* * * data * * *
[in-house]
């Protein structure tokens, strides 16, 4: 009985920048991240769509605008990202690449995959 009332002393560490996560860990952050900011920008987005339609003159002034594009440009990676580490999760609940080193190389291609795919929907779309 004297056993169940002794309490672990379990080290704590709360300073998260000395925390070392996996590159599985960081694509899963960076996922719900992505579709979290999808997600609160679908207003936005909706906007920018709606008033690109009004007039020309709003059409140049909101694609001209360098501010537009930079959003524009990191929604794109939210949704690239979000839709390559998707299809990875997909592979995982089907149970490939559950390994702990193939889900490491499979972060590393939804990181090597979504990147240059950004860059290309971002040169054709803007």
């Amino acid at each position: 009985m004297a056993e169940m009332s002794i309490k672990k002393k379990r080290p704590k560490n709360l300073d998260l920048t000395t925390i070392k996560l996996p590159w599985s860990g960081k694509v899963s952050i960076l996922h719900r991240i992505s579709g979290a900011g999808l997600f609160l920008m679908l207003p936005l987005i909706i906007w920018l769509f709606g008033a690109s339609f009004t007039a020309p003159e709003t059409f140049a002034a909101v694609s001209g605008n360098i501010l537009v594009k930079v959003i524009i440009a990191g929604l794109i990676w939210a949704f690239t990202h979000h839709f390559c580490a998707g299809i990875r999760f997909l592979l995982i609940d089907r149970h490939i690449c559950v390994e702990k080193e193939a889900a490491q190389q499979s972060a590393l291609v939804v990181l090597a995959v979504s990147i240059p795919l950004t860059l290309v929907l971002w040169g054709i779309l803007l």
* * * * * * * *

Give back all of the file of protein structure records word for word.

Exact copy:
[in-house]
């Protein structure tokens, strides 16, 4: 009985920048991240769509605008990202690449995959 009332002393560490996560860990952050900011920008987005339609003159002034594009440009990676580490999760609940080193190389291609795919929907779309 004297056993169940002794309490672990379990080290704590709360300073998260000395925390070392996996590159599985960081694509899963960076996922719900992505579709979290999808997600609160679908207003936005909706906007920018709606008033690109009004007039020309709003059409140049909101694609001209360098501010537009930079959003524009990191929604794109939210949704690239979000839709390559998707299809990875997909592979995982089907149970490939559950390994702990193939889900490491499979972060590393939804990181090597979504990147240059950004860059290309971002040169054709803007």
């Amino acid at each position: 009985m004297a056993e169940m009332s002794i309490k672990k002393k379990r080290p704590k560490n709360l300073d998260l920048t000395t925390i070392k996560l996996p590159w599985s860990g960081k694509v899963s952050i960076l996922h719900r991240i992505s579709g979290a900011g999808l997600f609160l920008m679908l207003p936005l987005i909706i906007w920018l769509f709606g008033a690109s339609f009004t007039a020309p003159e709003t059409f140049a002034a909101v694609s001209g605008n360098i501010l537009v594009k930079v959003i524009i440009a990191g929604l794109i990676w939210a949704f690239t990202h979000h839709f390559c580490a998707g299809i990875r999760f997909l592979l995982i609940d089907r149970h490939i690449c559950v390994e702990k080193e193939a889900a490491q190389q499979s972060a590393l291609v939804v990181l090597a995959v979504s990147i240059p795919l950004t860059l290309v929907l971002w040169g054709i779309l803007l």